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Siting, laws fueling wind turbine debate  

To allow, or not to allow five 420-foot wind turbines to be built on West Hill? That’s the question.

In 2006, Savoy wind power was the issue that cleaved the town into neat halves: those who support the local project to boost tax revenue and build renewable energy and those who think the turbines will be ugly and a detriment to the environment and property values.

Last year’s series of informational town meetings, which were attended by residents and Minuteman Wind, the Waltham-based company that proposed the Savoy project, did little more than exacerbate the feelings of distrust and frustration within the town.

For the project to move forward, Savoy must draft a bylaw that outlines the size, lighting and overall appearance of the turbines; in the current draft, the bylaws restrict the height of the turbines to 350 feet, well below Minuteman’s proposed turbine height of 420 feet.

The slow, cautious progress toward a final draft of the town’s wind power bylaw will most likely hobble Minuteman Wind’s time line; the company had hoped the turbines would be up and running in 2007.

Bylaws expected this summer

Jamie Reinhardt, chairman of Savoy’s Planning Board, said he hopes the town will have bylaws approved and in place this summer.

“We’re planning on having another open meeting for the town in March or early April,” he said in a recent interview.

After two years of fervor about wind power in Berkshire County, it seems that Savoy’s project, along with similar ones in Hancock and Florida – the former under construction and the latter still awaiting permit approval – have lost a significant amount of momentum. As Savoy residents’ tempers cooled over the course of last fall, and bylaw planning meetings were attended by fewer and fewer concerned residents, it appeared that the initial energy propelling the project was cooling as well.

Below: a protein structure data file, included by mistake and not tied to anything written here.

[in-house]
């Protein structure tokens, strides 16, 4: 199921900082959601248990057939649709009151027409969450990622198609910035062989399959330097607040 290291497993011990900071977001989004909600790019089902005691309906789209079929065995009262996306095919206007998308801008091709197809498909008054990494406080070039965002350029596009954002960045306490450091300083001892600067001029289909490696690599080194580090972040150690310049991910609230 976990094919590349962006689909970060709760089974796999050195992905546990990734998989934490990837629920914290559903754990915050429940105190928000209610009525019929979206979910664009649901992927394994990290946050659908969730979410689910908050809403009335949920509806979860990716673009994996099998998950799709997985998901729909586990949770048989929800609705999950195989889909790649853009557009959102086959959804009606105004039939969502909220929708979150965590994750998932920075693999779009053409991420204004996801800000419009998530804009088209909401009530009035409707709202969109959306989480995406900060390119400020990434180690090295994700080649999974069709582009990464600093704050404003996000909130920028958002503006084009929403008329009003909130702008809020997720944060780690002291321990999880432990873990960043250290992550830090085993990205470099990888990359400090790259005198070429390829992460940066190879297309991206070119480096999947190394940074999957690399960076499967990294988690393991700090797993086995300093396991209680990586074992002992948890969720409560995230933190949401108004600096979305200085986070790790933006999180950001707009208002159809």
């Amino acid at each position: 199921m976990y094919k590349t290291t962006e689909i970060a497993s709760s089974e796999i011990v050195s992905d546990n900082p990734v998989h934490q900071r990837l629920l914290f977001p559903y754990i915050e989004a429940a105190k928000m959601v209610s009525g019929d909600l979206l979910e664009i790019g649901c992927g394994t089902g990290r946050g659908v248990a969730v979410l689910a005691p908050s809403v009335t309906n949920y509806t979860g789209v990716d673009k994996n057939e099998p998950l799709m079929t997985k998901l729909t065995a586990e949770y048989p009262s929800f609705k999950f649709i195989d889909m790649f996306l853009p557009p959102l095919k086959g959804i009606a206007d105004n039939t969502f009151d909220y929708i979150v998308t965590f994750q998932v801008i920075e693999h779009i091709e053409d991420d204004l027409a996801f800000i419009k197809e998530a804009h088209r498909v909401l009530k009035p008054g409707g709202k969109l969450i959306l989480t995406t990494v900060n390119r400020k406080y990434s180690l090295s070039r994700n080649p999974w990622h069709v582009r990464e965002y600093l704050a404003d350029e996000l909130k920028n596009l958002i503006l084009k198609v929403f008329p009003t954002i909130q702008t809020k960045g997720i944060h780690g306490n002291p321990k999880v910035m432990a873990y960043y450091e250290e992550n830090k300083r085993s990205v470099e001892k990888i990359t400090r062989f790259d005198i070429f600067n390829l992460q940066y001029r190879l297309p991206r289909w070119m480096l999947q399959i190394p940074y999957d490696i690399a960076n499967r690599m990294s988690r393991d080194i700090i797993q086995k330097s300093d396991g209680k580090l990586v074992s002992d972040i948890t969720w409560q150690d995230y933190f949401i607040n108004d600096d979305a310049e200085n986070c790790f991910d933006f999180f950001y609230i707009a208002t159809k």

Still, despite the snail’s pace, Reinhardt thinks wind power will remain in the spotlight in 2007.

“I find it very difficult to believe that Minuteman Wind will simply go away,” he said.

By Jessica Willis, Berkshire Eagle Staff


This article is the work of the source indicated. Any opinions expressed in it are not necessarily those of National Wind Watch.

The copyright of this article resides with the author or publisher indicated. As part of its noncommercial effort to present the environmental, social, scientific, and economic issues of large-scale wind power development to a global audience seeking such information, National Wind Watch endeavors to observe “fair use” as provided for in section 107 of U.S. Copyright Law and similar “fair dealing” provisions of the copyright laws of other nations. Send requests to excerpt, general inquiries, and comments via e-mail.

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